What does it take to keep up with digital customer experiences in 2018?
Organisations need to be careful they don’t look too far forward in their quest for digital transformation and technology innovation and focus on the customer problems of today or risk being paralysed into inaction.
That’s the view of University of Technology Sydney Web strategy and platforms manager, Kelly Johnson, who spoke on a panel at this week’s Acquia conference in Sydney about how the tertiary education institution is working to improve experiences across its student, research, industry partner and general public customer bases through digital and content innovation.
It’s inevitable UTS needs to invest in technology platform modernisation and digital improvements, and Johnson and her team are working to make back-end systems seamless and unified in the teeth of organisational silos. What helped is changing the way IT capital works is distributed across the organisation in order to position transformation as a process, rather than technology issue, she said.
“We are focused on processes so that we are able to react to these rapid changes and are developing an operating model to be more agile and that meets that customer need,” Johnson told attendees. “We are also looking at technology that makes it quicker to get to market and supply content.
“But can’t look too far ahead. You have to deal with the problems here today. If you go too far into the future, you get so lost in the digital of tomorrow that you’re missing the ball today. And you become quite paralysed.”
As a case in point, Johnson said what keeps her awake is not necessarily the technology but the content management practices at the university.
“Without the content in play, rules and governance, you can have the best technology in the world but still have a rubbish experience at the end,” she said.
To combat this, UTS is investing heavily in human-centred design to help understand what it is its ‘customers’ need in order to facilitate a good experience. A core framework being used to help teams is “continuity of experience”.
“We are talking about being the university that offers great experiences. But I don’t think everyone knows what good, tangible experience is,” Johnson continued. To make that experience tangible, she said UTS started at the base of what’s required and found it was about continuity.
In practice, this means every digital property needs to offer similar experiences and feel of being still with UTS, not a foreign website.
“That continuity is getting the front-end and user interface right, but also taking away back-end systems so customers are not fighting with them,” Johnson explained. “The utopia is that you come to our property – the UTS portal – and whatever of our four segments you are [student, researcher, industry partner and general public] it’s consistent. You start in an experience as the user, and you’re not thinking about technology or fluidity into other parts of the site where the experience is different. You don’t want to have to re-login, for example. You’re just within a UTS property.”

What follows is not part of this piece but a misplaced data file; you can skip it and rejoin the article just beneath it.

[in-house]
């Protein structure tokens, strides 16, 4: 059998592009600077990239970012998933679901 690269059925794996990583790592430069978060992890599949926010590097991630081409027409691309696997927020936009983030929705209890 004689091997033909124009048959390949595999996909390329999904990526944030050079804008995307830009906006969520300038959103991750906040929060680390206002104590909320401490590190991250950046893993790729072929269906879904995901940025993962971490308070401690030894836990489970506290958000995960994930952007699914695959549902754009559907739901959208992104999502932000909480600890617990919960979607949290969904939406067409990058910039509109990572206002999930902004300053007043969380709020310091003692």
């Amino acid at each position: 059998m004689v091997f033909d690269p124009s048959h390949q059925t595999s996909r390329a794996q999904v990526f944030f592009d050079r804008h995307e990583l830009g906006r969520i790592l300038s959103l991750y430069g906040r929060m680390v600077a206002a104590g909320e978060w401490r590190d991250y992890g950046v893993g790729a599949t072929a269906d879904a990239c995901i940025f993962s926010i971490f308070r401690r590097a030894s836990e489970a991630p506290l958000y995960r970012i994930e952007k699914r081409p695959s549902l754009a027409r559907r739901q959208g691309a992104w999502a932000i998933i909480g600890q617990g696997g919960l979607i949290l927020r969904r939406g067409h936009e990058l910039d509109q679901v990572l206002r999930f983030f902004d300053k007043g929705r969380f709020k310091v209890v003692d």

Of course, long-standing organisations such as UTS have to live with legacy technology that cost millions and won’t just be flicked out, Johnson said.
“We have a technology debt to deal with. So we have to deal with that in our commitment as an organisation,” she said.
In addition, decentralised areas of the business means different parts of the customer journey are owned by siloed departments. For instance, with students, multiple divisions own different parts of the user journey and it’s a difficult task to blend the silos, Johnson said.
Personally, she advocated someone owning the experiences and journey all the way through. “That’s not necessarily all the technology and processes, but someone who can gather people together for projects… and work across marketing, finance and IT,” she said.
The other problem is organisations like UTS don’t talk to the user enough first. That’s why UTS has established a human-centred design office out of Johnson’s unit to talk to the end user before getting down to business requirements. “This is starting to unbuckle that journey,” she added.
Another change has been doing away with the large-scale, multi-million transformation project in favour of “starting small”.
“We started by looking at the business problems, and we identified four underlying problems, then said last year that we’d tackle 1-2 year at a time,” she said. “This allows us to start to get runs on the board, build trust and make an impact then on the next business problem.”
The four areas were improving what was considered an “ugly” design linked to siloed style sheets and owned by different departments; search functionality; flexibility of the CMS; and changing perceptions of content so it evolves as digital platforms and experiences evolve.
For fellow panellist, Deloitte Digital Craig Levy, customer experience excellence is the ultimate goal for most organisations today. How to get there, however, is the big challenge.
“You bring all the silos into one room, and the ideas start and stop,” he said. “We are in an outcome driven world, but when we ask clients what the business requirements are, they’re not clear.
“You won’t get to outcome without business requirements. But many organisations are not sure how they get there.”